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Benefits to the Singing Voice

Does your heart want to sing but you think you would never be good enough?  

Maybe you were told to mime in the school choir.

Have you sometimes developed difficulties, hoarseness, loss of range and vocal stamina?


Do you want to improve your communication skills and raise your performance level bringing about confidence and conquering nerves and stage fright?

These problems can be addressed in a stress free environment where you can find your true voice.

View a video from a concert at the Royal Grammar School, Worcester, UK - July, 2011 with Sally Porter Munro (mezzo-soprano) and Graham Fitch (pianist) .

In my singing teaching practice I integrate the principles of the Alexander Technique to enable the student to be more aware of the use of the body-vital for singers as the body is the singer's instrument. The first step

is to become aware of the physical habits that are interfering with the freedom to make a beautiful, unforced sound.


We must then learn how to undo these habits and replace them with new positive ones. If left unchecked the repetition of singing with excess tension (tight jaw, stiff neck, locked ribs, etc) can lead to vocal damage. The student may be well aware of a problem such as running out of breath or lack of breath support; but at a loss as to how to deal with it. By bringing the student's attention to areas of the body that he or she had never before consciously linked with vocal production (hip joints, knees and lower back), they discover where they have been holding tension or over working and blocking progress. If the student is a beginner they will have the advantage of learning to combine awareness of the are use of their body and breath from the very start. From there, they will build a vocal technique free from unwanted stress.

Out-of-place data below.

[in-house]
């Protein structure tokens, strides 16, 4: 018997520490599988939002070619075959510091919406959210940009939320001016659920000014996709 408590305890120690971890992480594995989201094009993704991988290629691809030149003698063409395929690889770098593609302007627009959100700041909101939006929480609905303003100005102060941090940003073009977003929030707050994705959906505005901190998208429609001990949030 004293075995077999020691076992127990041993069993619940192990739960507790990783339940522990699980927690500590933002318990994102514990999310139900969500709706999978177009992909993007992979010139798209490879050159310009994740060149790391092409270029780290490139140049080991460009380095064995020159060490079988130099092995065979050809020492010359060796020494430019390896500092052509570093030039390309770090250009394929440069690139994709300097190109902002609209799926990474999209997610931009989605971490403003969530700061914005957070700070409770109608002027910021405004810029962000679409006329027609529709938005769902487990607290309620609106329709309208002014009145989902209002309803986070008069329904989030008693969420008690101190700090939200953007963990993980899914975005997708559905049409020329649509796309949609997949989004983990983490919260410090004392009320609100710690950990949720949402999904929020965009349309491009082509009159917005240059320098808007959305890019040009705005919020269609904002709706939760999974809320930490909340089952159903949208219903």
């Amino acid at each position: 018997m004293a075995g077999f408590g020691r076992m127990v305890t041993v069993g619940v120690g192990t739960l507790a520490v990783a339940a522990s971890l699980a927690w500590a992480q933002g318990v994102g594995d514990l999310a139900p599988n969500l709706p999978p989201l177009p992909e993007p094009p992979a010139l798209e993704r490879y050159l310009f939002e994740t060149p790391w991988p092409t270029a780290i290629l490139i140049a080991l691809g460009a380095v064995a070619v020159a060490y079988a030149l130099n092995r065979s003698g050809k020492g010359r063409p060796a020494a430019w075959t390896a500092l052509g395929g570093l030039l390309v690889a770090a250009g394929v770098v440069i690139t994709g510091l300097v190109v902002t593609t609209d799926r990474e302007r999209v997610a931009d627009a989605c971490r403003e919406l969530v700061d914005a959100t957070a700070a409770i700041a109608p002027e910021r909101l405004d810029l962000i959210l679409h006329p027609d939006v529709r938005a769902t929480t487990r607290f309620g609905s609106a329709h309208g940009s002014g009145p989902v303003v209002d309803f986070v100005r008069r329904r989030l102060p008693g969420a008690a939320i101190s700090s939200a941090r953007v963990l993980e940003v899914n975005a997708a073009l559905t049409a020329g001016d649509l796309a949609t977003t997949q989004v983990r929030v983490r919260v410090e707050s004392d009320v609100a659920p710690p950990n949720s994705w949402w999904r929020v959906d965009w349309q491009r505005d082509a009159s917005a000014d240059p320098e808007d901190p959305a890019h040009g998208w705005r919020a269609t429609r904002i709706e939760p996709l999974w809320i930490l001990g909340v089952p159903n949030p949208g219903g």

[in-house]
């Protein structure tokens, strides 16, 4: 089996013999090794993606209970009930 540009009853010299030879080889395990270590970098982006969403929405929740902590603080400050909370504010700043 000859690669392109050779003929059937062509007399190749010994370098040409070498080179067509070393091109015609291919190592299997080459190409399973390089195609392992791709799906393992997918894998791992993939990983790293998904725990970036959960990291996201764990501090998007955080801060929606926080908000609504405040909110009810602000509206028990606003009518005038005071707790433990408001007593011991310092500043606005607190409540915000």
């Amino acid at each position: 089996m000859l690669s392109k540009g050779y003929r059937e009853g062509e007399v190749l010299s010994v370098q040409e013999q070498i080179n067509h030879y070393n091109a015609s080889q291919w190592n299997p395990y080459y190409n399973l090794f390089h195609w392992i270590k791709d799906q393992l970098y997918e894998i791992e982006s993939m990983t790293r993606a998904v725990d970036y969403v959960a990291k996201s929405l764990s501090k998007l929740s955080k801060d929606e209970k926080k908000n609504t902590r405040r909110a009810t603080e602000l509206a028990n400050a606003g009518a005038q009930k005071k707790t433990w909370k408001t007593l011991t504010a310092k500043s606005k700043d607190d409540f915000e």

When a singer knows how to use his or her whole self to create proper conditions for vocal production, there follows a security that leads to consistent, healthy singing which gives great pleasure to the performer and the audience.

'The feeling that your tone is free, borne on its own wings of energy, is one of the greatest delights of life - because you are its creator'

Giovanni Battista Lamperti, Dresden, 1890's

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